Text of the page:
Trident debate highlights Labour divisions on defence
SNP is determined to highlight and exploit cracks in the Labour party
The 16,000-ton Trident-class nuclear submarine Vanguard, as Labour’s divisions over Britain’s nuclear deterrent grows. Photograph: PA Wire
The House of Commons has overwhelmingly rejected a motion to scrap the Trident nuclear defence system, just as its sponsors, the Scottish National Party (SNP), always knew it would. The motion was, in any case, nonbinding, but its purpose had less to do with shaping Britain’s defence policy than with launching a poison-tipped missile into the unhappy ranks of the parliamentary Labour party.
As national security emerges as the fault-line dividing Labour MPs from their leader, Jeremy Corbyn, and the majority of the party members who support him, the SNP is determined to exploit the divisions.
“We had high hopes that we would not be a lone voice. When the rank and file of the British Labour party elected the right honourable Member for Islington North, an avowed unilateralist, as its leader, SNP Members hoped that there would be serious opposition to Trident.
Labour MPs had been instructed to abstain, and most of them stayed away from the chamber altogether.
Of those who spoke, however, the majority voiced support for retaining Trident, a position that remains official Labour policy despite Mr Corbyn’s anti-nuclear stance. The party has undertaken a review of its defence policy, co-chaired by shadow defence secretary Maria Eagle and, controversially, former London mayor Ken Livingstone.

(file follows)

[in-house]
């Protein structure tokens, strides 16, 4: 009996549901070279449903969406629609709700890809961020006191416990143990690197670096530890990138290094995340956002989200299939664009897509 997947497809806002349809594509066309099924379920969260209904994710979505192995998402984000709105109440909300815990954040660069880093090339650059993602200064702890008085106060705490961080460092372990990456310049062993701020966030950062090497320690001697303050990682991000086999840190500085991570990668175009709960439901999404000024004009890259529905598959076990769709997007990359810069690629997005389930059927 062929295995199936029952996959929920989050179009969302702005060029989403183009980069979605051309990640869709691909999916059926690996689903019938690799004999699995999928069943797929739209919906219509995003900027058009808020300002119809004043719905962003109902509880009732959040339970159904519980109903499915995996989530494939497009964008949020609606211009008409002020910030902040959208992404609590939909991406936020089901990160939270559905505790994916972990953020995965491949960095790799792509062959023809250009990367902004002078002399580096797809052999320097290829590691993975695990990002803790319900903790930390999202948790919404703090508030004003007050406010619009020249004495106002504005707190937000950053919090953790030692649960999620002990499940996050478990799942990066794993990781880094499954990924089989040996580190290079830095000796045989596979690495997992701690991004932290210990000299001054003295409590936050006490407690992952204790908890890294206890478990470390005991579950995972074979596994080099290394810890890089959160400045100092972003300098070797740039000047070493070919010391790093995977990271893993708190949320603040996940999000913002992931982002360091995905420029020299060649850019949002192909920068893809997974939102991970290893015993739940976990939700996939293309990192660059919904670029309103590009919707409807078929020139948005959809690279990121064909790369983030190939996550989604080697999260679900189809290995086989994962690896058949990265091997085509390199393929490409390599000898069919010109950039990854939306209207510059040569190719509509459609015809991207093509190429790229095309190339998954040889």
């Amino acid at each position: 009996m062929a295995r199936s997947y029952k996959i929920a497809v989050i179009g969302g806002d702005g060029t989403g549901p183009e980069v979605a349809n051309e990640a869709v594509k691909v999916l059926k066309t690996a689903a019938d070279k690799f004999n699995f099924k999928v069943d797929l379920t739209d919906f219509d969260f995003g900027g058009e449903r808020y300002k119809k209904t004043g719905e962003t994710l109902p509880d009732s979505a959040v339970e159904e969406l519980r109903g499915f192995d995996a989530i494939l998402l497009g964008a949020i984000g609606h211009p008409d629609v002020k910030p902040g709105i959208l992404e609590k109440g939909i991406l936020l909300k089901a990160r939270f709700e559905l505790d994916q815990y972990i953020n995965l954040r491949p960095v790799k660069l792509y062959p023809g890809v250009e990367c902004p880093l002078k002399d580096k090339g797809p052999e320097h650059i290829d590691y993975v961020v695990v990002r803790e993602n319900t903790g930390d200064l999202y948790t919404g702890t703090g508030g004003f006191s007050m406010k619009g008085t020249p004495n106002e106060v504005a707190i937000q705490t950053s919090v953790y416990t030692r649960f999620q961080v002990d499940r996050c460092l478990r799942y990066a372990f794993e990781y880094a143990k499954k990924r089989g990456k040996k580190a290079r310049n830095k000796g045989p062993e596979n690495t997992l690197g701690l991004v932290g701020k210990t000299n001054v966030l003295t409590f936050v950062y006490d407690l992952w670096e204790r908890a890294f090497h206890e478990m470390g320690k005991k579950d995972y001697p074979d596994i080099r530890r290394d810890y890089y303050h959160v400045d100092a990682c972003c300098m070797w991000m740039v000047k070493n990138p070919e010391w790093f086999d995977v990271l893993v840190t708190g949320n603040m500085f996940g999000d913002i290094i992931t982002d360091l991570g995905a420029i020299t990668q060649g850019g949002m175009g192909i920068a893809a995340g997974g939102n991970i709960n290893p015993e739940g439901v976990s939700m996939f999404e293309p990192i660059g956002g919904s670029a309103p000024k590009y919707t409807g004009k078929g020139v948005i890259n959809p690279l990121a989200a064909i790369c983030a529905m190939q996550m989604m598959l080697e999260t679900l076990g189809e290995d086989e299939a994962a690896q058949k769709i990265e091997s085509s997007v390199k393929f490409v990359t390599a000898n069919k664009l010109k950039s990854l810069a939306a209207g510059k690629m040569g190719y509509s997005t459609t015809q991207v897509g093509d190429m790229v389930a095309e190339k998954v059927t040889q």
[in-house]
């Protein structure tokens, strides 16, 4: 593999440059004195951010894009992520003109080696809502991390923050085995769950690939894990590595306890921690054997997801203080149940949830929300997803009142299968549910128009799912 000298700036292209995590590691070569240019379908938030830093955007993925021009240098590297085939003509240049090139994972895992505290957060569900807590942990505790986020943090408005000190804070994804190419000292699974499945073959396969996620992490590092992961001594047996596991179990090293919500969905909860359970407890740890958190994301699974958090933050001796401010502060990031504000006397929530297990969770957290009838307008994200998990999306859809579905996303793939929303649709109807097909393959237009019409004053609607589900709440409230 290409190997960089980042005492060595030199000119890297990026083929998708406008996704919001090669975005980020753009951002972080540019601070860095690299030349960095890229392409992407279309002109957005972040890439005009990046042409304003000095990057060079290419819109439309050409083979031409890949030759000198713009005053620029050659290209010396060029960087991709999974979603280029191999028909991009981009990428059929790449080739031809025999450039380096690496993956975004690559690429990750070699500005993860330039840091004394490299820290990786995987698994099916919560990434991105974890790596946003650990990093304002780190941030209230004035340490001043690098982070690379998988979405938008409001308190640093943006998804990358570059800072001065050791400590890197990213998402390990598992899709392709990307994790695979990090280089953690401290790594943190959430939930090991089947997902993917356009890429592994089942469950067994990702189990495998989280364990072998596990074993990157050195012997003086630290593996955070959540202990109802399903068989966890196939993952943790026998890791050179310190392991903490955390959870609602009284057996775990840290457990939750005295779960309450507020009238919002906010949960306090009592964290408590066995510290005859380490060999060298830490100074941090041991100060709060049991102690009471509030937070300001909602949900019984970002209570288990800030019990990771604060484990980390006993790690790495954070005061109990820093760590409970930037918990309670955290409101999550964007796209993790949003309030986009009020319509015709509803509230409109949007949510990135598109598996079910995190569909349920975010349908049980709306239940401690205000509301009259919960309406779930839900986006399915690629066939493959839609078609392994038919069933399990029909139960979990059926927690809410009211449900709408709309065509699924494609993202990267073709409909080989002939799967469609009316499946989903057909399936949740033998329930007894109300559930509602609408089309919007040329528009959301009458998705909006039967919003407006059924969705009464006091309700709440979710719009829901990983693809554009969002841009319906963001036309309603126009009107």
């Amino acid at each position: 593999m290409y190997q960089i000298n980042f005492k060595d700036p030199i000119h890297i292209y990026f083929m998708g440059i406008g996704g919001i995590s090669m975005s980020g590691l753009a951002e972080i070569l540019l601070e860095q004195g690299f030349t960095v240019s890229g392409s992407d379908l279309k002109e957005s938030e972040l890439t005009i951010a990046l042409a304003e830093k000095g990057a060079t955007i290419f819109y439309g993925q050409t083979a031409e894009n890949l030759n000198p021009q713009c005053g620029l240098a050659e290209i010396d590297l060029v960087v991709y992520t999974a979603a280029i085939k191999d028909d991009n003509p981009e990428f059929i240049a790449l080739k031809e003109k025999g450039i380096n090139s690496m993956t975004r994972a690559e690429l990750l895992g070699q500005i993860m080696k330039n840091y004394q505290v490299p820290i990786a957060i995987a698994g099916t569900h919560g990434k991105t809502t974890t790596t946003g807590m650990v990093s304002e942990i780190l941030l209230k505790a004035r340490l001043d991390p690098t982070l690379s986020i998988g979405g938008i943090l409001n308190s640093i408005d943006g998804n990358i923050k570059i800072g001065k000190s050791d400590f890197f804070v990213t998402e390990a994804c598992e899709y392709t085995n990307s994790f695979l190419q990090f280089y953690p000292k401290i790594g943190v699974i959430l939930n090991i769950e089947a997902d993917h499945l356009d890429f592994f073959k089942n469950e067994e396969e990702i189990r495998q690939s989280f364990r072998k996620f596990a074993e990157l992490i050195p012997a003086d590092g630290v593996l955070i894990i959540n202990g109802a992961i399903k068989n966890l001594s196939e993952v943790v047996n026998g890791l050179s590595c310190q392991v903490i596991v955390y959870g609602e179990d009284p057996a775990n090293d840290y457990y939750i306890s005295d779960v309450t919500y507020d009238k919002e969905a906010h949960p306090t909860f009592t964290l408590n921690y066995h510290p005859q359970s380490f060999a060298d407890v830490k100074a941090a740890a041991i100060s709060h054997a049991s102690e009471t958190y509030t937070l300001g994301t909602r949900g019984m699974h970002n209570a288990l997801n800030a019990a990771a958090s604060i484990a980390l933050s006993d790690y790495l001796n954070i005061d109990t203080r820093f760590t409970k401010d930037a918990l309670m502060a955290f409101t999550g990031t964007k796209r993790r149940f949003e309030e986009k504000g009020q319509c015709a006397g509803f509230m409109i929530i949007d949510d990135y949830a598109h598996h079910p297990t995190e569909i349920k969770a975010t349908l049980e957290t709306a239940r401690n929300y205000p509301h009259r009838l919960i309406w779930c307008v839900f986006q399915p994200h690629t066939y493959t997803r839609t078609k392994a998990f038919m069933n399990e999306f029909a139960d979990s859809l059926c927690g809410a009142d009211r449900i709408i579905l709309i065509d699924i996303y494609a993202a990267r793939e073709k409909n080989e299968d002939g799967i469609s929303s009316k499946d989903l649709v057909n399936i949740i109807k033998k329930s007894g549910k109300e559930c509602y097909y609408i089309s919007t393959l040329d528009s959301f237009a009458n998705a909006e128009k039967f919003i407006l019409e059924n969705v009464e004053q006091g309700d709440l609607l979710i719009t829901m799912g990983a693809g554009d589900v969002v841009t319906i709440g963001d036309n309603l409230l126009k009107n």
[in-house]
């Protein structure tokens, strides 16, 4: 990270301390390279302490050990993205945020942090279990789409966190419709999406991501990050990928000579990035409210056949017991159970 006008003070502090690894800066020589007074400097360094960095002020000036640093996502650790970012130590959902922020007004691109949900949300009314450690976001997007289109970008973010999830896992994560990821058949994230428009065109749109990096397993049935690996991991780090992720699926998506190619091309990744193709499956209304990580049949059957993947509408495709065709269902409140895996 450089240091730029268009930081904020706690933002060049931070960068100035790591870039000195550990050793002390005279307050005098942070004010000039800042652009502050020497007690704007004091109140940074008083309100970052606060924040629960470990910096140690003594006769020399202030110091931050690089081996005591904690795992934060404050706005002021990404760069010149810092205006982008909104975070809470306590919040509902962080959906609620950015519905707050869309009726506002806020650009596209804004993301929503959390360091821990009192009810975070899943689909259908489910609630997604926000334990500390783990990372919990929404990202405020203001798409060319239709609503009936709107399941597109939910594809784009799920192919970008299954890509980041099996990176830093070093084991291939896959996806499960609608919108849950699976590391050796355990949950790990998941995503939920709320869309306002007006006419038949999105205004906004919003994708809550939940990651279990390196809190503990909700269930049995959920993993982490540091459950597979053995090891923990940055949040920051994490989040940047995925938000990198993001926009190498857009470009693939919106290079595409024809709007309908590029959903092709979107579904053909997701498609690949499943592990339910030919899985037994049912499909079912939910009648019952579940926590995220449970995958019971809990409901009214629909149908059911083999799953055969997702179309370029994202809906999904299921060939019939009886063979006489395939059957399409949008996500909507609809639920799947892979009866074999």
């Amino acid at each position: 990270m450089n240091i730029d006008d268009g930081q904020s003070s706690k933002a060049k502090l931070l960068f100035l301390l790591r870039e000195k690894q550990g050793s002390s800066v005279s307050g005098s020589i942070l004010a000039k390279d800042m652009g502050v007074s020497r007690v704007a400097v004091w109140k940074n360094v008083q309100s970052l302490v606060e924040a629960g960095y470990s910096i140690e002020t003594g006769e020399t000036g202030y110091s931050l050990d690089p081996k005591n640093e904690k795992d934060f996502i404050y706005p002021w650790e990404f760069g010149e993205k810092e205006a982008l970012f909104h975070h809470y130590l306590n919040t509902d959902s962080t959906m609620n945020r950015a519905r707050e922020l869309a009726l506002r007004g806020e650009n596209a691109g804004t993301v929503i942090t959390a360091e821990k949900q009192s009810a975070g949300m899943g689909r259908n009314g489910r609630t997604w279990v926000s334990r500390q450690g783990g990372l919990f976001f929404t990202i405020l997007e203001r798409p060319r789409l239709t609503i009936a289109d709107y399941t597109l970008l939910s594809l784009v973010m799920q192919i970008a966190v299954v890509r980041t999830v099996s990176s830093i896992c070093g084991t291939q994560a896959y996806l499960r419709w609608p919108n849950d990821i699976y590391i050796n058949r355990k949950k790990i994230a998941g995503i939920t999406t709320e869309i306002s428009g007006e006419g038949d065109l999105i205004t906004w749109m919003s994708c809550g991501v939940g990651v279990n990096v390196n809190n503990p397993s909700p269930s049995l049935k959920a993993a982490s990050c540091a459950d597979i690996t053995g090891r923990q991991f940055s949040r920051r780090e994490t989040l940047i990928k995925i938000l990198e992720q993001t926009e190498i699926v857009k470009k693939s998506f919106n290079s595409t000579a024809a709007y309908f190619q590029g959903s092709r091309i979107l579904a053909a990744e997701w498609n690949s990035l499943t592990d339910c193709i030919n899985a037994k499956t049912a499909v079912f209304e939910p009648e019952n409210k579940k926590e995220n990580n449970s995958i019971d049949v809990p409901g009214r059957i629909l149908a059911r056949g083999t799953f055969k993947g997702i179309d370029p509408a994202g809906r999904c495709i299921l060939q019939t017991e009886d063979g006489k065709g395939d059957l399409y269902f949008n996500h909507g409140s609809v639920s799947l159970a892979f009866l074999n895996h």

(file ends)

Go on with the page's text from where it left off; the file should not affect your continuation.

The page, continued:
“It will allow people across the party, in the trade union movement and in communities right across the land to engage in the debate.
“It will learn about the facts and debunk the myths, as part of a national conversation. We will not shrink from the debates; we will relish them. This is an issue on which we believe there needs to be more light and less heat,” said Labour’s Toby Perkins.
In the end, the motion was defeated by 330 votes to 64, with 14 Labour MPs rebelling by voting with the government and a further six voting with the SNP.
Mr Corbyn faces a further test on defence next week, when MPs are expected to vote on whether Britain should extend its airstrikes against Islamic State (IS), which are currently limited to Iraq, into Syria.
David Cameron will make the case for military action in Syria on Thursday and the government is increasingly confident of securing a majority in favour of it.
The Labour shadow cabinet will meet after Mr Cameron’s statement and will spend the weekend consulting with constituents before meeting again on Monday to agree a common approach to the Commons vote. Mr Corbyn is opposed to extending the airstrikes into Syria, but he is almost certainly in a minority within the shadow cabinet as well as in the Labour parliamentary party.
The shadow cabinet could allow Labour MPs a free vote on the issue, thereby limiting the potential embarrassment to Mr Corbyn if most MPs vote differently from their leader.